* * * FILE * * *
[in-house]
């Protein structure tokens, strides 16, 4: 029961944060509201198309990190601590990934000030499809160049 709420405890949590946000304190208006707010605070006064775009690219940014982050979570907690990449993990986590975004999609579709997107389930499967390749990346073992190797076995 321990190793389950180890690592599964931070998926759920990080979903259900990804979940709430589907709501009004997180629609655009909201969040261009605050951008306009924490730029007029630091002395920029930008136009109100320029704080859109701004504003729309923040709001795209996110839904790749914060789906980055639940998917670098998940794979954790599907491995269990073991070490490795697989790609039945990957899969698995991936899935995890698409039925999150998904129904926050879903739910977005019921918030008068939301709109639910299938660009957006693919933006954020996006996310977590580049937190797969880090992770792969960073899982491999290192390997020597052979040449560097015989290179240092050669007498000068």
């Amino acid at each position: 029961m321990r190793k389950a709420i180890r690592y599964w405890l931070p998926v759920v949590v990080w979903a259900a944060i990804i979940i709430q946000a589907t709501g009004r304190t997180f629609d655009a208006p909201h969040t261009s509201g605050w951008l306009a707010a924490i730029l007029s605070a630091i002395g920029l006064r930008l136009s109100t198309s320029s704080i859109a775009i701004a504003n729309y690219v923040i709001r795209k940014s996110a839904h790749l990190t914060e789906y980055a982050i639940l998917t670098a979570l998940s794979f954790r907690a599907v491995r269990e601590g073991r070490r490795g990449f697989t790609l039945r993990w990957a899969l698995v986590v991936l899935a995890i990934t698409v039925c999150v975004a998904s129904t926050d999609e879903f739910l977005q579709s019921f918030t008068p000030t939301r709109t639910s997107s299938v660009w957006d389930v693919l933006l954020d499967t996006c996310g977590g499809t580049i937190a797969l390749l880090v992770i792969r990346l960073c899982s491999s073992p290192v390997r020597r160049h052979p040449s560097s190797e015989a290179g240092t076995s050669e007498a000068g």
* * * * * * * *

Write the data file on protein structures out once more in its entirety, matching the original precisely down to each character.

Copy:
[in-house]
């Protein structure tokens, strides 16, 4: 029961944060509201198309990190601590990934000030499809160049 709420405890949590946000304190208006707010605070006064775009690219940014982050979570907690990449993990986590975004999609579709997107389930499967390749990346073992190797076995 321990190793389950180890690592599964931070998926759920990080979903259900990804979940709430589907709501009004997180629609655009909201969040261009605050951008306009924490730029007029630091002395920029930008136009109100320029704080859109701004504003729309923040709001795209996110839904790749914060789906980055639940998917670098998940794979954790599907491995269990073991070490490795697989790609039945990957899969698995991936899935995890698409039925999150998904129904926050879903739910977005019921918030008068939301709109639910299938660009957006693919933006954020996006996310977590580049937190797969880090992770792969960073899982491999290192390997020597052979040449560097015989290179240092050669007498000068």
């Amino acid at each position: 029961m321990r190793k389950a709420i180890r690592y599964w405890l931070p998926v759920v949590v990080w979903a259900a944060i990804i979940i709430q946000a589907t709501g009004r304190t997180f629609d655009a208006p909201h969040t261009s509201g605050w951008l306009a707010a924490i730029l007029s605070a630091i002395g920029l006064r930008l136009s109100t198309s320029s704080i859109a775009i701004a504003n729309y690219v923040i709001r795209k940014s996110a839904h790749l990190t914060e789906y980055a982050i639940l998917t670098a979570l998940s794979f954790r907690a599907v491995r269990e601590g073991r070490r490795g990449f697989t790609l039945r993990w990957a899969l698995v986590v991936l899935a995890i990934t698409v039925c999150v975004a998904s129904t926050d999609e879903f739910l977005q579709s019921f918030t008068p000030t939301r709109t639910s997107s299938v660009w957006d389930v693919l933006l954020d499967t996006c996310g977590g499809t580049i937190a797969l390749l880090v992770i792969r990346l960073c899982s491999s073992p290192v390997r020597r160049h052979p040449s560097s190797e015989a290179g240092t076995s050669e007498a000068g």